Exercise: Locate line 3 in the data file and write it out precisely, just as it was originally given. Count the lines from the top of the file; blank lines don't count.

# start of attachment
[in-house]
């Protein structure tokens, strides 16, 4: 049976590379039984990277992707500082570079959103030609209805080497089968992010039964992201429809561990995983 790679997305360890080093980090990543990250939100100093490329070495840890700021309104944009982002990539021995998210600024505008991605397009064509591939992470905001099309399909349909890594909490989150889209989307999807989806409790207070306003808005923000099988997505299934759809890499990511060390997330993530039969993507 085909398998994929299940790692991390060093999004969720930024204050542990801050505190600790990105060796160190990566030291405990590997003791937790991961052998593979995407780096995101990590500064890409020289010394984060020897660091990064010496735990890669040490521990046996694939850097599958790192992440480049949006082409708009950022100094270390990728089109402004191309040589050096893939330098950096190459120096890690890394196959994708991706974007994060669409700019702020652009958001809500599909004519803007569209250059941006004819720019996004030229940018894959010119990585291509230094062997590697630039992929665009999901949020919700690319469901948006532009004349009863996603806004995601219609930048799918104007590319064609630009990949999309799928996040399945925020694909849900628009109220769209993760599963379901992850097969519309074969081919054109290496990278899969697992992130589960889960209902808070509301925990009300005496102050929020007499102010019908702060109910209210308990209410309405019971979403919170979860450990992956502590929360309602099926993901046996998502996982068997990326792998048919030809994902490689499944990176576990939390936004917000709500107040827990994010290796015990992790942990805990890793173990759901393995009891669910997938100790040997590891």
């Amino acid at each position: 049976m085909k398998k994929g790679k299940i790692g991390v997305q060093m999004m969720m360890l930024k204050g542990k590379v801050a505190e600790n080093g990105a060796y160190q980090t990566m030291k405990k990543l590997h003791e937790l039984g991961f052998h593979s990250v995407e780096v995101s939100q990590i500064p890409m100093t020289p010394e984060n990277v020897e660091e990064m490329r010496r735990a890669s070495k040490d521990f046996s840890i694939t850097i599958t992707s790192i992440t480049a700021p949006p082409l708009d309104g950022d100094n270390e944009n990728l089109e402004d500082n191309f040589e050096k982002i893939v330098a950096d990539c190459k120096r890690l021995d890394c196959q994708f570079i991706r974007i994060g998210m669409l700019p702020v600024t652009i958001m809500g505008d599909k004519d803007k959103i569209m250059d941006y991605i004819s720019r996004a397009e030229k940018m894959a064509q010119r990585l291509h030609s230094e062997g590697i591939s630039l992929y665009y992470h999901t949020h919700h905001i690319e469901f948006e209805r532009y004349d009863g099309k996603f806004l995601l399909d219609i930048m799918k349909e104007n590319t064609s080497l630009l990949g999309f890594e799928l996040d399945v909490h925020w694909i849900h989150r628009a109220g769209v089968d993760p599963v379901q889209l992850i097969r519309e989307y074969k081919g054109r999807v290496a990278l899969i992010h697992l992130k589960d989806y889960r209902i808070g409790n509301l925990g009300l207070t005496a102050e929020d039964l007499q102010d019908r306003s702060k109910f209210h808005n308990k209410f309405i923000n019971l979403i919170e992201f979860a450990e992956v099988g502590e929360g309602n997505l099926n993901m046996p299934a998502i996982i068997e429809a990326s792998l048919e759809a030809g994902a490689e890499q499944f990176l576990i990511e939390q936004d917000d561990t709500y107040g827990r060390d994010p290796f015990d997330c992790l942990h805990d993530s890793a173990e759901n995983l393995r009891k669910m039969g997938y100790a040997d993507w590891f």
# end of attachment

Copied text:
């Amino acid at each position: 049976m085909k398998k994929g790679k299940i790692g991390v997305q060093m999004m969720m360890l930024k204050g542990k590379v801050a505190e600790n080093g990105a060796y160190q980090t990566m030291k405990k990543l590997h003791e937790l039984g991961f052998h593979s990250v995407e780096v995101s939100q990590i500064p890409m100093t020289p010394e984060n990277v020897e660091e990064m490329r010496r735990a890669s070495k040490d521990f046996s840890i694939t850097i599958t992707s790192i992440t480049a700021p949006p082409l708009d309104g950022d100094n270390e944009n990728l089109e402004d500082n191309f040589e050096k982002i893939v330098a950096d990539c190459k120096r890690l021995d890394c196959q994708f570079i991706r974007i994060g998210m669409l700019p702020v600024t652009i958001m809500g505008d599909k004519d803007k959103i569209m250059d941006y991605i004819s720019r996004a397009e030229k940018m894959a064509q010119r990585l291509h030609s230094e062997g590697i591939s630039l992929y665009y992470h999901t949020h919700h905001i690319e469901f948006e209805r532009y004349d009863g099309k996603f806004l995601l399909d219609i930048m799918k349909e104007n590319t064609s080497l630009l990949g999309f890594e799928l996040d399945v909490h925020w694909i849900h989150r628009a109220g769209v089968d993760p599963v379901q889209l992850i097969r519309e989307y074969k081919g054109r999807v290496a990278l899969i992010h697992l992130k589960d989806y889960r209902i808070g409790n509301l925990g009300l207070t005496a102050e929020d039964l007499q102010d019908r306003s702060k109910f209210h808005n308990k209410f309405i923000n019971l979403i919170e992201f979860a450990e992956v099988g502590e929360g309602n997505l099926n993901m046996p299934a998502i996982i068997e429809a990326s792998l048919e759809a030809g994902a490689e890499q499944f990176l576990i990511e939390q936004d917000d561990t709500y107040g827990r060390d994010p290796f015990d997330c992790l942990h805990d993530s890793a173990e759901n995983l393995r009891k669910m039969g997938y100790a040997d993507w590891f």